Back in January I wrote about the digital project option that was offered for my Women Writers class. At the time I wasn’t sure whether my idea of writing responses to all of the writers that we read, and a few additional ones that I felt were relevant, would be acceptable to the instructor. But in March we handed in prospectuses for our projects and mine was accepted.
So I kept on with what I had started, writing up my class notes and then reflecting on the writer’s words. Or the speakers words since I wrote about the Distinguished Lecture from Margaret Atwood or the television show since we watched parts of Battlestar Galactica in class and I wrote about that too. The in class discussions were usually interesting, but I always enjoyed going deeper with my own reflections, taking what was said in class and challenging it while it challenged me.
I ended up with a nice, round 80 entries in my blog project, categorized by labels. Plus two pages, one of which is a directory and the other a works cited page. So they don’t really count.
Several of my classmates wrote also wrote blogs for their projects, but mine, for better or worse, has more entries than all of them combined. Or it did at the time that the blogs were presented to class. More entries may have been added in the interim between presentation and the end of the class. But I still felt that I may have gone a bit overboard…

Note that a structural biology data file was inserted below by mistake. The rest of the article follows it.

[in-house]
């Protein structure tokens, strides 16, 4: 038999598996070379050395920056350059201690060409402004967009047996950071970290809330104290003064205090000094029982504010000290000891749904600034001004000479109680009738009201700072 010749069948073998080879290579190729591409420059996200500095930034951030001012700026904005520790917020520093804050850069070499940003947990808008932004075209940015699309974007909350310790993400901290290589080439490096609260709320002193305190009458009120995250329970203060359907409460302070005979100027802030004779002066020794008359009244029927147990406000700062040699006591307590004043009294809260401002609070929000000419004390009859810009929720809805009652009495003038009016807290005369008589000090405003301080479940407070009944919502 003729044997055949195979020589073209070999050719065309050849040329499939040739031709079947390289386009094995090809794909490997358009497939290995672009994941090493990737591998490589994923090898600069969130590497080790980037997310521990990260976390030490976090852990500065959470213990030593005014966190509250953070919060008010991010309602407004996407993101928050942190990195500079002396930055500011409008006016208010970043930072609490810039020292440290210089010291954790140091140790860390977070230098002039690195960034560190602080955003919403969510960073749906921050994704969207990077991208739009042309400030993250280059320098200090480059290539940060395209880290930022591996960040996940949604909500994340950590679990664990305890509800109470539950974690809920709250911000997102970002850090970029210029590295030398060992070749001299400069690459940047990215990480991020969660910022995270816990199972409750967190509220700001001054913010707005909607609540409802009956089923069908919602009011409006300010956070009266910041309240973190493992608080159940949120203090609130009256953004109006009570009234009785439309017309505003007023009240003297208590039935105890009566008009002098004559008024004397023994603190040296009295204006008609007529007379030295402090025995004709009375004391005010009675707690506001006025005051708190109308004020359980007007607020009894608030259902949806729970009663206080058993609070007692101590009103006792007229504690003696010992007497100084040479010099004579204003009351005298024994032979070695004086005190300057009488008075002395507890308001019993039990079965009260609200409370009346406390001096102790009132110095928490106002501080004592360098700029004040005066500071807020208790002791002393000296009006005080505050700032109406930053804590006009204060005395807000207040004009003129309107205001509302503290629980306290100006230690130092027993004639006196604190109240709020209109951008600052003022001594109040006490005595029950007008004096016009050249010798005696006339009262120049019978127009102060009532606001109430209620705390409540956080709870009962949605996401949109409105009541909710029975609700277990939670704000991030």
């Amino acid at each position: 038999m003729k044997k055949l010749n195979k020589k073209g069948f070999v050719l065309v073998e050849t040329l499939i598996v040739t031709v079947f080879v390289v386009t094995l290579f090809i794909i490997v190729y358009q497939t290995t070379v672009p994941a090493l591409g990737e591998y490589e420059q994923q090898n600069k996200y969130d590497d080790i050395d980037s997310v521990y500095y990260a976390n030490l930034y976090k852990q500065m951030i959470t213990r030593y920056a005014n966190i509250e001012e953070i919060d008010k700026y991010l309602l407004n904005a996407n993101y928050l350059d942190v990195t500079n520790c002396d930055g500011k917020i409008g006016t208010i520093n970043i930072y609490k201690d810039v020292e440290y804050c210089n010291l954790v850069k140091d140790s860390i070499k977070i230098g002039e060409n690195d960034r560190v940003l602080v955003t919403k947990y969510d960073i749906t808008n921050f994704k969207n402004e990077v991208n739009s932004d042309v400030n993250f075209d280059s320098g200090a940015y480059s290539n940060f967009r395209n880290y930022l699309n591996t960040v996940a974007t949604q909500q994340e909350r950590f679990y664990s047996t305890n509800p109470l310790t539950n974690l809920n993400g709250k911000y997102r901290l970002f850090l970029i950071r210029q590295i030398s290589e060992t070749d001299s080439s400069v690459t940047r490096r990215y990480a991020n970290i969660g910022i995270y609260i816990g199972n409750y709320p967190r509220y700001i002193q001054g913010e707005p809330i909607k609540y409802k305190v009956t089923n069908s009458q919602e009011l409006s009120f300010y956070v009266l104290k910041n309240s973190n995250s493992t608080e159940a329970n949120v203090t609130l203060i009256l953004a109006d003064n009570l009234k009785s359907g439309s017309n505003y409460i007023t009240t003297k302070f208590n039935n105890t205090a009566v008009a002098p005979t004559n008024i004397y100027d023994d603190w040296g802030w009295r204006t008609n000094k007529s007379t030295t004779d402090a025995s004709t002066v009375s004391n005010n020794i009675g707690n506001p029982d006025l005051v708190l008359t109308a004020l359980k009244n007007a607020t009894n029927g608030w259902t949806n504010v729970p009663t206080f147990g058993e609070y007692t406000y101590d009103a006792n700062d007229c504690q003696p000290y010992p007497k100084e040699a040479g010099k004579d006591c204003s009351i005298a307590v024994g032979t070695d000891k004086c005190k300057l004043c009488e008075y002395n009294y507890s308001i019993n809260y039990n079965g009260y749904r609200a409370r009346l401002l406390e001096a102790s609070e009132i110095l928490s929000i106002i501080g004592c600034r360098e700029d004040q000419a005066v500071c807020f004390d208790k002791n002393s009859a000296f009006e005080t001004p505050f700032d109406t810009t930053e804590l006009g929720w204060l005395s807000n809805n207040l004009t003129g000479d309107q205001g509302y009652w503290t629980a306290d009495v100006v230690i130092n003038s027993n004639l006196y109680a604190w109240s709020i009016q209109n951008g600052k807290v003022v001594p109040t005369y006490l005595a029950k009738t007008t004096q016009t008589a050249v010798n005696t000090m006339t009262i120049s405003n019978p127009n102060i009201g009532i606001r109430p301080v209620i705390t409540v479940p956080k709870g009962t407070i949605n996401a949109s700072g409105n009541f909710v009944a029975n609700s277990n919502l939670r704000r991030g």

I suppose I will know when I find out my grade for the class. While I’m quite pleased with my project, I did not include references to scholarly sources. I stuck with primary sources and analysis, a habit from St. John’s that I’ve broken for traditional papers, but that seemed to fit perfectly with my project. This was not about analyzing analyses – it was about one woman writing about other women who wrote (and one token man). I might get dinged for that on the grade, and I am okay with that.
Well, not entirely okay. But I’e accepted the possibility and chosen not to artificially add in scholarly citations.
My husband Ambrose was my first reader, as usual, and I found his comments on this blog project very interesting. He found that the entries I wrote for that project all fit together with each other, even at the word level. Usually he has some comments on my word choice or usage, but not on this project. I believe that happened in large part to my writing the first entry of the blog as a framing statement for the whole thing. It set the tone and the purpose of the whole piece, and I managed to maintain a unity throughout by keeping that purpose in mind.
The name of my project blog is Finding Our Giants. The class, on the whole, was a good one. An experience that I enjoyed as well as one that I learned from.